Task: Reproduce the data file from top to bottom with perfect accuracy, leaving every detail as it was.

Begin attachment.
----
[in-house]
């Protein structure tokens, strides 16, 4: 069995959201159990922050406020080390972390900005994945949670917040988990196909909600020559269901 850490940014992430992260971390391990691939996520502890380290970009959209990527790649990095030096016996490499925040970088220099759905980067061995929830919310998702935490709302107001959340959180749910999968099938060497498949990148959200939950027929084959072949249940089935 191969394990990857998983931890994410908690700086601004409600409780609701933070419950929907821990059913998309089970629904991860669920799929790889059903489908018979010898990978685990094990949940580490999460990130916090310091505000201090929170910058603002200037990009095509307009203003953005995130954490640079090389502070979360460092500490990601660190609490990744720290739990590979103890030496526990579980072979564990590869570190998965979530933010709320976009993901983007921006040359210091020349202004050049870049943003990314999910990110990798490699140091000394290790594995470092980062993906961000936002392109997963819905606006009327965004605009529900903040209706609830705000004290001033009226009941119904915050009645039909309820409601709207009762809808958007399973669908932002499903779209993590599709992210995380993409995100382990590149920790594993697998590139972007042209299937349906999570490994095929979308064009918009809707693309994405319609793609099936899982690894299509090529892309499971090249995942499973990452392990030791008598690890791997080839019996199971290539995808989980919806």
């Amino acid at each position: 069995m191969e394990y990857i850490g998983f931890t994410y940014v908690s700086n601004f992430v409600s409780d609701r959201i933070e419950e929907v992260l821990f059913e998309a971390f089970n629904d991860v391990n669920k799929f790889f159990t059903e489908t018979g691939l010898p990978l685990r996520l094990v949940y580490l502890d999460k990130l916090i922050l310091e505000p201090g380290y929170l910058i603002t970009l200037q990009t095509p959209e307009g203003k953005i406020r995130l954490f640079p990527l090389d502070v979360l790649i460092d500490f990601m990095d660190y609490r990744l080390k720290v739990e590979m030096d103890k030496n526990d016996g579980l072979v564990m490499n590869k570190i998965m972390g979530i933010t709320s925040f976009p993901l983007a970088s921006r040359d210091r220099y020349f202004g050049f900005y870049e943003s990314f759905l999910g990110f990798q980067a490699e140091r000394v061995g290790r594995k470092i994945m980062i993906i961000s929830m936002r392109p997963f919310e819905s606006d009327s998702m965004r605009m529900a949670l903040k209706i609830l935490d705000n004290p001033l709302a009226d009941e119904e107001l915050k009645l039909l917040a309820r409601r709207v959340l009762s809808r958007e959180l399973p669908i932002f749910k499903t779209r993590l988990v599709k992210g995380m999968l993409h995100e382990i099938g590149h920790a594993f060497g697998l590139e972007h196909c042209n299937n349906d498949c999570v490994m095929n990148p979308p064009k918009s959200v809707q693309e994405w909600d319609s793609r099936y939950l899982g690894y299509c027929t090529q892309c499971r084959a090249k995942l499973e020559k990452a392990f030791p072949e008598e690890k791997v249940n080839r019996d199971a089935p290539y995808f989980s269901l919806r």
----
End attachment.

[in-house]
């Protein structure tokens, strides 16, 4: 069995959201159990922050406020080390972390900005994945949670917040988990196909909600020559269901 850490940014992430992260971390391990691939996520502890380290970009959209990527790649990095030096016996490499925040970088220099759905980067061995929830919310998702935490709302107001959340959180749910999968099938060497498949990148959200939950027929084959072949249940089935 191969394990990857998983931890994410908690700086601004409600409780609701933070419950929907821990059913998309089970629904991860669920799929790889059903489908018979010898990978685990094990949940580490999460990130916090310091505000201090929170910058603002200037990009095509307009203003953005995130954490640079090389502070979360460092500490990601660190609490990744720290739990590979103890030496526990579980072979564990590869570190998965979530933010709320976009993901983007921006040359210091020349202004050049870049943003990314999910990110990798490699140091000394290790594995470092980062993906961000936002392109997963819905606006009327965004605009529900903040209706609830705000004290001033009226009941119904915050009645039909309820409601709207009762809808958007399973669908932002499903779209993590599709992210995380993409995100382990590149920790594993697998590139972007042209299937349906999570490994095929979308064009918009809707693309994405319609793609099936899982690894299509090529892309499971090249995942499973990452392990030791008598690890791997080839019996199971290539995808989980919806």
């Amino acid at each position: 069995m191969e394990y990857i850490g998983f931890t994410y940014v908690s700086n601004f992430v409600s409780d609701r959201i933070e419950e929907v992260l821990f059913e998309a971390f089970n629904d991860v391990n669920k799929f790889f159990t059903e489908t018979g691939l010898p990978l685990r996520l094990v949940y580490l502890d999460k990130l916090i922050l310091e505000p201090g380290y929170l910058i603002t970009l200037q990009t095509p959209e307009g203003k953005i406020r995130l954490f640079p990527l090389d502070v979360l790649i460092d500490f990601m990095d660190y609490r990744l080390k720290v739990e590979m030096d103890k030496n526990d016996g579980l072979v564990m490499n590869k570190i998965m972390g979530i933010t709320s925040f976009p993901l983007a970088s921006r040359d210091r220099y020349f202004g050049f900005y870049e943003s990314f759905l999910g990110f990798q980067a490699e140091r000394v061995g290790r594995k470092i994945m980062i993906i961000s929830m936002r392109p997963f919310e819905s606006d009327s998702m965004r605009m529900a949670l903040k209706i609830l935490d705000n004290p001033l709302a009226d009941e119904e107001l915050k009645l039909l917040a309820r409601r709207v959340l009762s809808r958007e959180l399973p669908i932002f749910k499903t779209r993590l988990v599709k992210g995380m999968l993409h995100e382990i099938g590149h920790a594993f060497g697998l590139e972007h196909c042209n299937n349906d498949c999570v490994m095929n990148p979308p064009k918009s959200v809707q693309e994405w909600d319609s793609r099936y939950l899982g690894y299509c027929t090529q892309c499971r084959a090249k995942l499973e020559k990452a392990f030791p072949e008598e690890k791997v249940n080839r019996d199971a089935p290539y995808f989980s269901l919806r």